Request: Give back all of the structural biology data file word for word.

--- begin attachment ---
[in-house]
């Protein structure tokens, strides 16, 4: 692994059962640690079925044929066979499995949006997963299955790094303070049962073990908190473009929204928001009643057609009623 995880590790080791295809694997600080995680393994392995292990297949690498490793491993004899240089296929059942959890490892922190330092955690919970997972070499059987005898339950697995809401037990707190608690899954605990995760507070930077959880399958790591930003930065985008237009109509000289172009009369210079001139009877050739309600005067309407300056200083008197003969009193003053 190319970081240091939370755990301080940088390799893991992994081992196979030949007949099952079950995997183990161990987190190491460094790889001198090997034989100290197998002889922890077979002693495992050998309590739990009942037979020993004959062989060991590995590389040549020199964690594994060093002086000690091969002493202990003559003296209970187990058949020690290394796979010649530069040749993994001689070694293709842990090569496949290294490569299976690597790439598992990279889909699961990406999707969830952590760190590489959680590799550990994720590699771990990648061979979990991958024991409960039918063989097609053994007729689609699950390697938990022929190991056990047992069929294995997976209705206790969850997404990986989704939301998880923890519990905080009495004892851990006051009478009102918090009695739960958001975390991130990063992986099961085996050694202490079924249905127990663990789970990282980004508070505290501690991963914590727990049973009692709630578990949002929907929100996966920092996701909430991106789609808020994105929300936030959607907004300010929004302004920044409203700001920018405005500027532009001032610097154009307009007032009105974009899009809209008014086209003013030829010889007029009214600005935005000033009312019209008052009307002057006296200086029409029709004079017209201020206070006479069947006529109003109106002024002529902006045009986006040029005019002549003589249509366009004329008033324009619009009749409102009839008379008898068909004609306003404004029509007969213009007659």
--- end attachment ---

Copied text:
[in-house]
């Protein structure tokens, strides 16, 4: 692994059962640690079925044929066979499995949006997963299955790094303070049962073990908190473009929204928001009643057609009623 995880590790080791295809694997600080995680393994392995292990297949690498490793491993004899240089296929059942959890490892922190330092955690919970997972070499059987005898339950697995809401037990707190608690899954605990995760507070930077959880399958790591930003930065985008237009109509000289172009009369210079001139009877050739309600005067309407300056200083008197003969009193003053 190319970081240091939370755990301080940088390799893991992994081992196979030949007949099952079950995997183990161990987190190491460094790889001198090997034989100290197998002889922890077979002693495992050998309590739990009942037979020993004959062989060991590995590389040549020199964690594994060093002086000690091969002493202990003559003296209970187990058949020690290394796979010649530069040749993994001689070694293709842990090569496949290294490569299976690597790439598992990279889909699961990406999707969830952590760190590489959680590799550990994720590699771990990648061979979990991958024991409960039918063989097609053994007729689609699950390697938990022929190991056990047992069929294995997976209705206790969850997404990986989704939301998880923890519990905080009495004892851990006051009478009102918090009695739960958001975390991130990063992986099961085996050694202490079924249905127990663990789970990282980004508070505290501690991963914590727990049973009692709630578990949002929907929100996966920092996701909430991106789609808020994105929300936030959607907004300010929004302004920044409203700001920018405005500027532009001032610097154009307009007032009105974009899009809209008014086209003013030829010889007029009214600005935005000033009312019209008052009307002057006296200086029409029709004079017209201020206070006479069947006529109003109106002024002529902006045009986006040029005019002549003589249509366009004329008033324009619009009749409102009839008379008898068909004609306003404004029509007969213009007659």